Help urged for universities in developing countries

Retired medical academics are being encouraged by the World Medical Association to come to the aid of universities in the developing world.

They are being urged to register on the new Retired Academics Database, set up to help universities in the developing world who are facing difficulty in recruiting staff. The database, based at the Association of Commonwealth Universities in London, is designed to help these universities fill vacancies on a short-term basis.

Since the database was launched for university use in autumn 2003, it has received many requests from universities to fill posts, one of the most popular subject areas being medicine.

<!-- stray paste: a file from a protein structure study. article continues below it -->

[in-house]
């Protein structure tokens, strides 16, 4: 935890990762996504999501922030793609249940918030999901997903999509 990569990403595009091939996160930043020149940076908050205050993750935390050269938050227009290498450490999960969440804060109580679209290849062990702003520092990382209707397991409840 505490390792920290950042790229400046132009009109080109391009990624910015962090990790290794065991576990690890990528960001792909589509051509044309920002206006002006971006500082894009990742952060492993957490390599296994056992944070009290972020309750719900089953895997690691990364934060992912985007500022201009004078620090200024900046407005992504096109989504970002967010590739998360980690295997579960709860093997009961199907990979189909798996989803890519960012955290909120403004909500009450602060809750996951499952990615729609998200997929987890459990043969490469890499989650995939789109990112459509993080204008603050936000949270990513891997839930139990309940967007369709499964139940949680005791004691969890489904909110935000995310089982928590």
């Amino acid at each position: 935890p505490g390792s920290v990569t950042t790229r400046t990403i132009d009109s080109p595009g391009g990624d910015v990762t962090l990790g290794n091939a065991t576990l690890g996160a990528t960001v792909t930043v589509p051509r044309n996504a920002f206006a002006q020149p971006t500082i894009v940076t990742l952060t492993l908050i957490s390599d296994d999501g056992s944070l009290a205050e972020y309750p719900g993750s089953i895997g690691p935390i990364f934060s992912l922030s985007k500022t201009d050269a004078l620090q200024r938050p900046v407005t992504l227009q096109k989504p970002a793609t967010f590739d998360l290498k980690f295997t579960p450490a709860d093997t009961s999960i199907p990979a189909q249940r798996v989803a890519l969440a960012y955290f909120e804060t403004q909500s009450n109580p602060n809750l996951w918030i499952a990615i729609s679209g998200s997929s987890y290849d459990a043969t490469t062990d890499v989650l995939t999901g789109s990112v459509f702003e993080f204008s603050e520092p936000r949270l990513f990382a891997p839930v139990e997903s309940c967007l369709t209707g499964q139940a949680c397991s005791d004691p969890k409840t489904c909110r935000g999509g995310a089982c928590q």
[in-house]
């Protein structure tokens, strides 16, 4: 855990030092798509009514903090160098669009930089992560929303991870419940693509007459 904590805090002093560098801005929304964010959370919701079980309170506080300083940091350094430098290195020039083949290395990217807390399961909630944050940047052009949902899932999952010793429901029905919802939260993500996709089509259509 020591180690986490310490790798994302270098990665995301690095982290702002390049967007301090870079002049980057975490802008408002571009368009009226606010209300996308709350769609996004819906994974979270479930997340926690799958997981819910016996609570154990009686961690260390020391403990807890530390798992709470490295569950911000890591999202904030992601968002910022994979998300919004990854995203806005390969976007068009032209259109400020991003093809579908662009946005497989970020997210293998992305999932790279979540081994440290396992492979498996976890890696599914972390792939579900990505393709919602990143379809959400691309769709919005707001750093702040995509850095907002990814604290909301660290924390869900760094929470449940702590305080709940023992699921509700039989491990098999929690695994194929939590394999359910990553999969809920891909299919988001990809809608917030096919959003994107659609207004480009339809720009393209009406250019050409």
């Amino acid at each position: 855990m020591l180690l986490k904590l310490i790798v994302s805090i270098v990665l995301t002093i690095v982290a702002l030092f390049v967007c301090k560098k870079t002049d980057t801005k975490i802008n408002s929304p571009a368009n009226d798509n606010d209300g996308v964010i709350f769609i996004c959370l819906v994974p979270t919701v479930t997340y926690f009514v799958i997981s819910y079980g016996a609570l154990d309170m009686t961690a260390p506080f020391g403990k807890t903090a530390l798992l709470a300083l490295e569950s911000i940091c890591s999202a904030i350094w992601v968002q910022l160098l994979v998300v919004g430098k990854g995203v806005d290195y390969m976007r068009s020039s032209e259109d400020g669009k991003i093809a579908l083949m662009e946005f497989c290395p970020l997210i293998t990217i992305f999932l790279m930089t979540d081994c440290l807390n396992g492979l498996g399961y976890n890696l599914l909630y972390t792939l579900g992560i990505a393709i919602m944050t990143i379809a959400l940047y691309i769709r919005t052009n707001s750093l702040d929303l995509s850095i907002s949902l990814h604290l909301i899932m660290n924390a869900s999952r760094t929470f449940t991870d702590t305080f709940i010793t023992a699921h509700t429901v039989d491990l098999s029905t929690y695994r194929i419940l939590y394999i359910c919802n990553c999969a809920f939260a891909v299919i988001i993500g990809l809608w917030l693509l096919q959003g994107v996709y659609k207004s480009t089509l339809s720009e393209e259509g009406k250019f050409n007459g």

Dr James Appleyard, president of the WMA, said: ‘We urgently need to encourage more medical academics to register on this database. Although it is primarily aimed at those nearing retirement, the database also accepts people at an earlier stage in their careers who would be interested in short-term contracts in the developing world, from three months to two years.

‘Many countries in the African and Asian regions have been looking to expand their tertiary education sectors. A recent report by The Task Force on Higher Education and Society has pointed out that around half of today’s higher education students live in the developing world. But these universities have suffered from the effects of “brain drain”, losing promising staff and students to overseas institutions and depriving their home countries of their talents as university teachers of the future’.

Since the database opened for universities to use in September 2003 it has had many requests, a quarter of which have been for different subject areas in medicine, such as anaesthesiology, pathology, gynaecology and radiology.